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Mozu-Furuichi KofunGroup was finally registered as a World Heritage site.

Mozu Kofungun

Mozuno —the field of Mozu— located in present-day Sakai, is where kofun (ancient mounded tombs) built 1,600 years ago still remain.
At the peak of kofun construction that involved most of the Japanese archipelago, Mozuno, an area not far from Osaka Bay, became home to some of the largest keyhole-shaped kofun ever built.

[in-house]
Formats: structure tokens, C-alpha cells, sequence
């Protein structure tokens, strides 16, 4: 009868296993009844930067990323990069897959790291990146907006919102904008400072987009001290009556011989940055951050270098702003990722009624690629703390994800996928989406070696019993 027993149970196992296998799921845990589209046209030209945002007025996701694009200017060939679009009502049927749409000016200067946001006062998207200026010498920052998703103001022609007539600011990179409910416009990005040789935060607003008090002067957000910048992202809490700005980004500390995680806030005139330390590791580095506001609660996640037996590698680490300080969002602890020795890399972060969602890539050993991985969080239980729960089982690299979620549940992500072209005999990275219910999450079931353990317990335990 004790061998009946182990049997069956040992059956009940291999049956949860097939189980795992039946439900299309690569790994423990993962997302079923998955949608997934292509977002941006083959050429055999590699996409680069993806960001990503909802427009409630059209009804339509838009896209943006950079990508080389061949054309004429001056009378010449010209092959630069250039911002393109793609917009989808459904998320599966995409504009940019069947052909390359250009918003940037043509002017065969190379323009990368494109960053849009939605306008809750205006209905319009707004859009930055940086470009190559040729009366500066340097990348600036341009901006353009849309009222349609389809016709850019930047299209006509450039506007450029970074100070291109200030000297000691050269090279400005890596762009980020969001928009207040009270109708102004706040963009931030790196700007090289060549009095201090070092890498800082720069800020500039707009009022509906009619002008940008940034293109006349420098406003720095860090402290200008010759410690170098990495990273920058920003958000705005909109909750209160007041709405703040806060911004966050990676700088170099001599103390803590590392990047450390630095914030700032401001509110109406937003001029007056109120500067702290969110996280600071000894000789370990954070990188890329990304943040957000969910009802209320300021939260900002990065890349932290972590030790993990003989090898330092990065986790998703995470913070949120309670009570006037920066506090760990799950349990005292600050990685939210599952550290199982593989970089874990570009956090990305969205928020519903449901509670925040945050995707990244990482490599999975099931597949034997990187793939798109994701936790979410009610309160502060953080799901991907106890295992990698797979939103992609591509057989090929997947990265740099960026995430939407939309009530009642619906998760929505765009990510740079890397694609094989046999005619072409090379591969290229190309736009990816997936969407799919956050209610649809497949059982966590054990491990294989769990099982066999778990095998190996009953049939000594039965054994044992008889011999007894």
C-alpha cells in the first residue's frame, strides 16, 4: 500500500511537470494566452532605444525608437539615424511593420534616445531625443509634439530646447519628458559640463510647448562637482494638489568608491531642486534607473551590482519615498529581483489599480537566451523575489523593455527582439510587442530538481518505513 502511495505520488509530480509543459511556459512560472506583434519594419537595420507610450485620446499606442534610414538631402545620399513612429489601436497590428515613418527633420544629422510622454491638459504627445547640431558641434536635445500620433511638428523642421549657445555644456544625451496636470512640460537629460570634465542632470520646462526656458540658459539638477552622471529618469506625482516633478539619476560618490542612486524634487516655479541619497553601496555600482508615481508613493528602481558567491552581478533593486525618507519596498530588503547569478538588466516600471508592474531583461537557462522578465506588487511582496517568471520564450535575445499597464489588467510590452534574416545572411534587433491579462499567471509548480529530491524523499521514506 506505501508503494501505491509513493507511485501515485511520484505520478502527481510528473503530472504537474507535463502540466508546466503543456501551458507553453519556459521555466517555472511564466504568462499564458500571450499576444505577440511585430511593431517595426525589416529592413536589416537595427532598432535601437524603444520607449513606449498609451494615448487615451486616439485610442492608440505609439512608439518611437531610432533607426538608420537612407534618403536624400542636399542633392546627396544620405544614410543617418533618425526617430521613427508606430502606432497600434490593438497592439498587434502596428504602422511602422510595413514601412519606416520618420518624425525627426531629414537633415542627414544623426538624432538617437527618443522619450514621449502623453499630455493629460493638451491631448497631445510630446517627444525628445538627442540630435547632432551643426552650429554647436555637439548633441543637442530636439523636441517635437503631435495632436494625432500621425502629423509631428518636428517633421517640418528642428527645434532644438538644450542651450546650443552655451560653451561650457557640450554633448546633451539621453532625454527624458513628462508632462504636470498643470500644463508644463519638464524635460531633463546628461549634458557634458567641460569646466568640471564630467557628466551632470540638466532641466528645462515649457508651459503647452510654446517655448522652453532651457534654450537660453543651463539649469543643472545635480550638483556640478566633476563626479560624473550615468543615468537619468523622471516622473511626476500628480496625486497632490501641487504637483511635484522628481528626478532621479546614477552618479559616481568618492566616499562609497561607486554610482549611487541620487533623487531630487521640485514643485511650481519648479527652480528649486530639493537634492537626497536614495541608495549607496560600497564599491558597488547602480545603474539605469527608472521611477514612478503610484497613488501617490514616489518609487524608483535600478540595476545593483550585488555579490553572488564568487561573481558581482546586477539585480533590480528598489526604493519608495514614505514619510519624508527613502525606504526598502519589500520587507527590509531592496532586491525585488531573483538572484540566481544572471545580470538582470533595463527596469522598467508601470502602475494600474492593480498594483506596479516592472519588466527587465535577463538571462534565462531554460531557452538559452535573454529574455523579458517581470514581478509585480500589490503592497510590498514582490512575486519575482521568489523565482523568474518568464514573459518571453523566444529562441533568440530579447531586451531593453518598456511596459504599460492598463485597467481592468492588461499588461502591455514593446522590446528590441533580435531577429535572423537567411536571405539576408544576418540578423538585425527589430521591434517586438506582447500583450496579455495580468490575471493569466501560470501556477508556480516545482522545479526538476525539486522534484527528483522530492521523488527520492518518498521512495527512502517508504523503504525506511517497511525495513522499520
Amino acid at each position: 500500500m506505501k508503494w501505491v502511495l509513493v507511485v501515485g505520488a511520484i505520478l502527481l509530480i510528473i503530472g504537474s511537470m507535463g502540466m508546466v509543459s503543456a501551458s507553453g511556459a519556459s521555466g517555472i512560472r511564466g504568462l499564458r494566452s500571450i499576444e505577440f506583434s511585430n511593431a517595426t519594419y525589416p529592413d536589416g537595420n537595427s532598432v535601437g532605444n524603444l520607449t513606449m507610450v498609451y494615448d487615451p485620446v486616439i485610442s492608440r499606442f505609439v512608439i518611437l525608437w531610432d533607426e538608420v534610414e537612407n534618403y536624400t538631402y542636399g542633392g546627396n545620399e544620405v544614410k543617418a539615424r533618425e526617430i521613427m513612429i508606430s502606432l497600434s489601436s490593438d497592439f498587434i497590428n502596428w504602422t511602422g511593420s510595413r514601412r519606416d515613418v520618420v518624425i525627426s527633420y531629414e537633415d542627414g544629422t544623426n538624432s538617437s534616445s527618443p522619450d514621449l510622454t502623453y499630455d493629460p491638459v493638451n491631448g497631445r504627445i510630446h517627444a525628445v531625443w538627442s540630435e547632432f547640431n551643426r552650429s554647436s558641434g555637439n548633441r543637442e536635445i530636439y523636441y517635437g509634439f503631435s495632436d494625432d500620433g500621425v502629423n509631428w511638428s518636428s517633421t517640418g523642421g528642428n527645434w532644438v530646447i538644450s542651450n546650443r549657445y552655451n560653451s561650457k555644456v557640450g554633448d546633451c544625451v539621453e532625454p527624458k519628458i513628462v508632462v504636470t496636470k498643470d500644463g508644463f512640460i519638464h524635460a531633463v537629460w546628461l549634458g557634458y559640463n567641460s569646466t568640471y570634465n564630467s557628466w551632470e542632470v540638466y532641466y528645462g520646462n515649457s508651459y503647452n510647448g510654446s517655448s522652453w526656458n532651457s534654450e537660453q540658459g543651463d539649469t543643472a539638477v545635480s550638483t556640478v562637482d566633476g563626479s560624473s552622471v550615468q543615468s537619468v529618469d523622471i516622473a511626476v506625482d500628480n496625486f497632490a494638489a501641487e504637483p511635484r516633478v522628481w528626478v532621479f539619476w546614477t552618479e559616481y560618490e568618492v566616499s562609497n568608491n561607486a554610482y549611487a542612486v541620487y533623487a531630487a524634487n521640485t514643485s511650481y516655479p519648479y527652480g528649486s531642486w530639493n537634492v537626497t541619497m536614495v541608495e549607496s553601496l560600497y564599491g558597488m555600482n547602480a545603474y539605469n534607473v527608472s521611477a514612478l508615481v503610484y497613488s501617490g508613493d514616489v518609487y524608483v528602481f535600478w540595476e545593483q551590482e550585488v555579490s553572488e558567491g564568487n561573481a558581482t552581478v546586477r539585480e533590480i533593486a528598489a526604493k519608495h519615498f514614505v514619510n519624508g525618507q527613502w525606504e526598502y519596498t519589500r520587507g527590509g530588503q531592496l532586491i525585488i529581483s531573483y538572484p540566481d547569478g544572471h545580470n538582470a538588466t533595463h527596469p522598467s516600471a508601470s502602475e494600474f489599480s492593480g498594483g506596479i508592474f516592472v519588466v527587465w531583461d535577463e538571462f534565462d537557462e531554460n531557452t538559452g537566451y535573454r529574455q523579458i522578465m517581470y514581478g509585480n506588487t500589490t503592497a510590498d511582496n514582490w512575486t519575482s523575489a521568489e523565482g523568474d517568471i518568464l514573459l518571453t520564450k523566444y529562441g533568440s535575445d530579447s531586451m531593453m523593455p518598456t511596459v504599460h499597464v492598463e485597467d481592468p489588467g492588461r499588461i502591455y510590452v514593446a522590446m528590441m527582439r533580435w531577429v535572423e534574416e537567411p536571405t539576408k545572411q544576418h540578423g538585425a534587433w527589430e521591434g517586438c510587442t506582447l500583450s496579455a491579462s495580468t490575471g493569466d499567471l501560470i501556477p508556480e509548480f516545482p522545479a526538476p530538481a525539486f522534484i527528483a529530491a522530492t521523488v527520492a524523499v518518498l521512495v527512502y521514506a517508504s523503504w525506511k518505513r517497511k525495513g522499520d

Smaller kofun of various shapes were often built around these giant keyhole tombs, forming the kofungun (kofun group) seen today.
Each kofun is a precious historical legacy communicating Japan’s past to those of us living today and a heritage of global significance illuminating a page in Japanese history.
In July 6th 2019, Mozu-Furuichi Kofun Group was finally registered as a UNESCO World Heritage Site.

Mozu Kofungun One-stop Call Center for Visitors

Profile of Mozu-Furuichi Kofun Group

Notable tombs in Mozu Kofungun

Features of Mozu Kofungun

Bid for World Heritage status


See more

Webpage of the Conference Headquarters for the Promotion of Mozu-Furuichi Kofungun for World Cultural Heritage Inscription.

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